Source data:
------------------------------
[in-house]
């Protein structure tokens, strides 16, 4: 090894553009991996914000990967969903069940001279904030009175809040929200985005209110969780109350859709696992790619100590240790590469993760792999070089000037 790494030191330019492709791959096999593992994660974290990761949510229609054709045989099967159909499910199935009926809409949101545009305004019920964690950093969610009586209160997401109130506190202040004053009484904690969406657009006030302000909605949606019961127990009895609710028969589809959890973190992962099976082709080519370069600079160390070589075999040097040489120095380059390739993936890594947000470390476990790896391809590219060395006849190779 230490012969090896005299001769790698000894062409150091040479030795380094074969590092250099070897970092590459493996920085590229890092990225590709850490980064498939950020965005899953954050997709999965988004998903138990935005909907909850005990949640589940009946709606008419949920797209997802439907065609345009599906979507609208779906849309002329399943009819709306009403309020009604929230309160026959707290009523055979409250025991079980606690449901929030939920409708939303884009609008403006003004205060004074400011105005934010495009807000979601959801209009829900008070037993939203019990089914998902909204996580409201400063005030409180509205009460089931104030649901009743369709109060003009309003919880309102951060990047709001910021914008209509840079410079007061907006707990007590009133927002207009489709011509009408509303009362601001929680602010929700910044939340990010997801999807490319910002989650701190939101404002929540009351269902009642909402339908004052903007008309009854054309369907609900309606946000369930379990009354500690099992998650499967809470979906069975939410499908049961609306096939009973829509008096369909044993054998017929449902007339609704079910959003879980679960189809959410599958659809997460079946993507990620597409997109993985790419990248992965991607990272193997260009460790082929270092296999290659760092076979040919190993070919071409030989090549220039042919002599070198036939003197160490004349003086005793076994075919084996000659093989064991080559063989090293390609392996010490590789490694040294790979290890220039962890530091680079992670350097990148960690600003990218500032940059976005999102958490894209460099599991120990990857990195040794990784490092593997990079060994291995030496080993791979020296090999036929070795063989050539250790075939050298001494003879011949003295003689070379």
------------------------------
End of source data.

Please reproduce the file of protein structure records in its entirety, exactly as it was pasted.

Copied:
[in-house]
């Protein structure tokens, strides 16, 4: 090894553009991996914000990967969903069940001279904030009175809040929200985005209110969780109350859709696992790619100590240790590469993760792999070089000037 790494030191330019492709791959096999593992994660974290990761949510229609054709045989099967159909499910199935009926809409949101545009305004019920964690950093969610009586209160997401109130506190202040004053009484904690969406657009006030302000909605949606019961127990009895609710028969589809959890973190992962099976082709080519370069600079160390070589075999040097040489120095380059390739993936890594947000470390476990790896391809590219060395006849190779 230490012969090896005299001769790698000894062409150091040479030795380094074969590092250099070897970092590459493996920085590229890092990225590709850490980064498939950020965005899953954050997709999965988004998903138990935005909907909850005990949640589940009946709606008419949920797209997802439907065609345009599906979507609208779906849309002329399943009819709306009403309020009604929230309160026959707290009523055979409250025991079980606690449901929030939920409708939303884009609008403006003004205060004074400011105005934010495009807000979601959801209009829900008070037993939203019990089914998902909204996580409201400063005030409180509205009460089931104030649901009743369709109060003009309003919880309102951060990047709001910021914008209509840079410079007061907006707990007590009133927002207009489709011509009408509303009362601001929680602010929700910044939340990010997801999807490319910002989650701190939101404002929540009351269902009642909402339908004052903007008309009854054309369907609900309606946000369930379990009354500690099992998650499967809470979906069975939410499908049961609306096939009973829509008096369909044993054998017929449902007339609704079910959003879980679960189809959410599958659809997460079946993507990620597409997109993985790419990248992965991607990272193997260009460790082929270092296999290659760092076979040919190993070919071409030989090549220039042919002599070198036939003197160490004349003086005793076994075919084996000659093989064991080559063989090293390609392996010490590789490694040294790979290890220039962890530091680079992670350097990148960690600003990218500032940059976005999102958490894209460099599991120990990857990195040794990784490092593997990079060994291995030496080993791979020296090999036929070795063989050539250790075939050298001494003879011949003295003689070379």